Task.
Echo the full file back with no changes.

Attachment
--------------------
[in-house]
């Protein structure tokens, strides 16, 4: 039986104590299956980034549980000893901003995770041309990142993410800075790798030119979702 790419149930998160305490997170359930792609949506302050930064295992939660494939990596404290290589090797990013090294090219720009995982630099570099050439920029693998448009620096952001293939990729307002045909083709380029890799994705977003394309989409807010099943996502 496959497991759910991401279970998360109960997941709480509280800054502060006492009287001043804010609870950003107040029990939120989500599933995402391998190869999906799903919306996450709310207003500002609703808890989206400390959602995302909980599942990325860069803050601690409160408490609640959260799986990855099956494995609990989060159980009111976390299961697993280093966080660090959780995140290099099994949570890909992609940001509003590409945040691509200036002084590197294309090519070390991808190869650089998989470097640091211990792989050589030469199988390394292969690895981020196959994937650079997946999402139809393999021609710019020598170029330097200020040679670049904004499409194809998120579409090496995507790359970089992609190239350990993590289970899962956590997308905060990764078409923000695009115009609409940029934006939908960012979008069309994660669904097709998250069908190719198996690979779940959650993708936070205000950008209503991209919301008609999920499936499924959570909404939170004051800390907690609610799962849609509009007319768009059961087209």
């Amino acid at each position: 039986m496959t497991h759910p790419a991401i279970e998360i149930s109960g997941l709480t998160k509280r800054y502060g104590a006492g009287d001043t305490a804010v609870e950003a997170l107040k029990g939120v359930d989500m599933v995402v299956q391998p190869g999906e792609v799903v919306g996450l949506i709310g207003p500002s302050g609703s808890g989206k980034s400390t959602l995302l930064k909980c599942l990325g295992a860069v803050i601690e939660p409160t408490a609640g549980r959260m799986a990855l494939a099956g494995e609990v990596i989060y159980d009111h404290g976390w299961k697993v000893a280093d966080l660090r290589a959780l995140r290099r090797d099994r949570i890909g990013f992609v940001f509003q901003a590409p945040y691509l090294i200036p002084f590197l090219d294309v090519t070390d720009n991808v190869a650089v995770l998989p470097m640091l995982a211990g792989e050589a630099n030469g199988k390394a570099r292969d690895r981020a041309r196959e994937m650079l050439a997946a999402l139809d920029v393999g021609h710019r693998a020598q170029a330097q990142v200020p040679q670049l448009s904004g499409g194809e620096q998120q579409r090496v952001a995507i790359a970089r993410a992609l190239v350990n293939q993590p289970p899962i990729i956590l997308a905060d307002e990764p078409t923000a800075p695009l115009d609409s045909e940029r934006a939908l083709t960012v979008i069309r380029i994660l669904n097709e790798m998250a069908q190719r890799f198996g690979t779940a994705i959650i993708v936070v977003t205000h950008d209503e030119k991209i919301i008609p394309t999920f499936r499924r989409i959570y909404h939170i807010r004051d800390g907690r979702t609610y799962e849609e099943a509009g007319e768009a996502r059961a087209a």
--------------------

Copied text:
[in-house]
């Protein structure tokens, strides 16, 4: 039986104590299956980034549980000893901003995770041309990142993410800075790798030119979702 790419149930998160305490997170359930792609949506302050930064295992939660494939990596404290290589090797990013090294090219720009995982630099570099050439920029693998448009620096952001293939990729307002045909083709380029890799994705977003394309989409807010099943996502 496959497991759910991401279970998360109960997941709480509280800054502060006492009287001043804010609870950003107040029990939120989500599933995402391998190869999906799903919306996450709310207003500002609703808890989206400390959602995302909980599942990325860069803050601690409160408490609640959260799986990855099956494995609990989060159980009111976390299961697993280093966080660090959780995140290099099994949570890909992609940001509003590409945040691509200036002084590197294309090519070390991808190869650089998989470097640091211990792989050589030469199988390394292969690895981020196959994937650079997946999402139809393999021609710019020598170029330097200020040679670049904004499409194809998120579409090496995507790359970089992609190239350990993590289970899962956590997308905060990764078409923000695009115009609409940029934006939908960012979008069309994660669904097709998250069908190719198996690979779940959650993708936070205000950008209503991209919301008609999920499936499924959570909404939170004051800390907690609610799962849609509009007319768009059961087209």
């Amino acid at each position: 039986m496959t497991h759910p790419a991401i279970e998360i149930s109960g997941l709480t998160k509280r800054y502060g104590a006492g009287d001043t305490a804010v609870e950003a997170l107040k029990g939120v359930d989500m599933v995402v299956q391998p190869g999906e792609v799903v919306g996450l949506i709310g207003p500002s302050g609703s808890g989206k980034s400390t959602l995302l930064k909980c599942l990325g295992a860069v803050i601690e939660p409160t408490a609640g549980r959260m799986a990855l494939a099956g494995e609990v990596i989060y159980d009111h404290g976390w299961k697993v000893a280093d966080l660090r290589a959780l995140r290099r090797d099994r949570i890909g990013f992609v940001f509003q901003a590409p945040y691509l090294i200036p002084f590197l090219d294309v090519t070390d720009n991808v190869a650089v995770l998989p470097m640091l995982a211990g792989e050589a630099n030469g199988k390394a570099r292969d690895r981020a041309r196959e994937m650079l050439a997946a999402l139809d920029v393999g021609h710019r693998a020598q170029a330097q990142v200020p040679q670049l448009s904004g499409g194809e620096q998120q579409r090496v952001a995507i790359a970089r993410a992609l190239v350990n293939q993590p289970p899962i990729i956590l997308a905060d307002e990764p078409t923000a800075p695009l115009d609409s045909e940029r934006a939908l083709t960012v979008i069309r380029i994660l669904n097709e790798m998250a069908q190719r890799f198996g690979t779940a994705i959650i993708v936070v977003t205000h950008d209503e030119k991209i919301i008609p394309t999920f499936r499924r989409i959570y909404h939170i807010r004051d800390g907690r979702t609610y799962e849609e099943a509009g007319e768009a996502r059961a087209a």